Economists call it “adverse selection”. The customers that remain are more likely to be poor, either renters or owners without easy access to finance. As prices rise and even those without good finance find it worthwhile to escape, those who remain get poorer still, and are charged still more.

Tony Wood of the Grattan Institute, who wrote a report on this in 2013, says there’s no obvious way out. In a proper market, a business that produced such appallingly inaccurate and self-serving forecasts would fail and be taken over by firms that could charge less. But there’s nothing free about the market facing the monopolies, as Energy Minister Josh Frydenberg knows full well. He is trying to abolish their right to appeal to the tribunal, which would be a start.

Competition and Consumer Commission chief Rod Sims told the Press Club on Wednesday that network charges were by far the biggest driver of electricity price increases, accounting for 41 per cent. Retail margins account for 24 per cent, generation 19 per cent, and green schemes 16 per cent. Yet it’s the green schemes about which our leaders most often speak. Getting to grips with adverse selection is hard, but essential.

The national broadband network is about to face it big time. Costing billions to build and having to charge billions to break even, for many city users it’ll be uncompetitive with 4G and 5G. As they go wireless, it will have to charge more to those who remain, and so on. It’s a design flaw. Private health funds face adverse selection too. As their fees go up, they lose healthy customers who find them poor value, and have to charge even more to the less healthy, who also leave, and so on.

And public schools. They’re losing the good students, leaving behind those that are harder to teach, making classes harder to teach and encouraging still more good students to leave. It’s not only the electricity industry that wants a way out.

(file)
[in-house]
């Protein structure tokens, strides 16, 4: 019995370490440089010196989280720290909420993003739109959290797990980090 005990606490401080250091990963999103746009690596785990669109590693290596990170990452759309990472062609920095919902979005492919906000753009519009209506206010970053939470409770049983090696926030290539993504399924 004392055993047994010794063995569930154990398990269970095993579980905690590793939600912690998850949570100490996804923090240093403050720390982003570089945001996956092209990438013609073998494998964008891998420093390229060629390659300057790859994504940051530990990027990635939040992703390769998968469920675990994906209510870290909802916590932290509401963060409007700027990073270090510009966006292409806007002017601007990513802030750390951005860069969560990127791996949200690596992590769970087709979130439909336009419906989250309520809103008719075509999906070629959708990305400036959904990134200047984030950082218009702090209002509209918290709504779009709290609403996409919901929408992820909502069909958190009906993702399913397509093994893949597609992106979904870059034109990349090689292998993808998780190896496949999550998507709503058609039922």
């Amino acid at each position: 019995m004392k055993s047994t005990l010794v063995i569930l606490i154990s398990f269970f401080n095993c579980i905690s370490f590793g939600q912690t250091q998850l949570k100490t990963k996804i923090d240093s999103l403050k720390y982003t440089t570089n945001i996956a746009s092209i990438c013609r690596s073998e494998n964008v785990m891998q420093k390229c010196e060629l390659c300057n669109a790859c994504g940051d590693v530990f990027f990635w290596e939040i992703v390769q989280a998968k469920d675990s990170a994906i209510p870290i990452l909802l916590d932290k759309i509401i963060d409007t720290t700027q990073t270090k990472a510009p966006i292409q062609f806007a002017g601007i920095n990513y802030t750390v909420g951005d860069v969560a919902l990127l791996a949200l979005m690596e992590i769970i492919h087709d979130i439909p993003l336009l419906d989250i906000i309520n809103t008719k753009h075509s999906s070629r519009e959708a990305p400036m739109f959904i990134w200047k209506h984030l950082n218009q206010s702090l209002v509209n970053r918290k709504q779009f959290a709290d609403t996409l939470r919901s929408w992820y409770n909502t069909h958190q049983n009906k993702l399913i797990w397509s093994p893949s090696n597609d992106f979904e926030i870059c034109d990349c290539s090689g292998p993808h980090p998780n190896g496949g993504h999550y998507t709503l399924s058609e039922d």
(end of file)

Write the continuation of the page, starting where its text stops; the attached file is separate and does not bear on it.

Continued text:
Peter Martin is economics editor of The Age.

Follow Peter Martin on Twitter and Facebook

This story was found at: http://www.smh.com.au/comment/why-electricity-prices-are-set-to-climb-ever-higher-20170919-gykx0w.html

Smart Commercial Solar And The Regional Solar Revolution

Smart Commercial Solar’s Nathan Henkes has written about the solar revolution sweeping regional Australia across many Fairfax titles this week.  Here is one link to the story, we’ve also published the full piece below:

Working in the energy industry in regional Australia, I have seen the country emerge as a leader in the solar revolution. Even two years ago, solar was still a relative unknown. It was common to encounter people who would clearly benefit from solar but who delayed the purchase because they were unsure about the technology.

What’s changed? First, solar prices have kept dropping dramatically – almost 150 per cent in the past three years. Second, utility prices are exorbitant. Some businesses have seen their rates double in the past six months alone. Third, people are seeing solar work for others. Fourth, the market has matured and professional operators are delivering quality systems, sound technical follow through and comprehensive customer service.  

The upshot is that country people can see how solar saves their communities money and works without a hitch for a much lower price tag.

The economics of solar have become so strong that we have seen farmers getting returns as good or better than during the 60 cent feed-in tariffs. It’s also meant innovations like PayG Solar are becoming common. This allows businesses to install solar for no upfront cost, save money on electricity immediately and then own the systems outright in seven years or less. We’ve seen massive growth in these and conventional systems across NSW and VIC with towns like Dubbo, Mildura, Walgett and Ballarat leading the way.

Skepticism is a powerful and effective strategy that helps people work out things that have real value. Solar has now passed the skepticism test, and for most people in regional Australia it’s now a question of when, not if, they’ll get solar.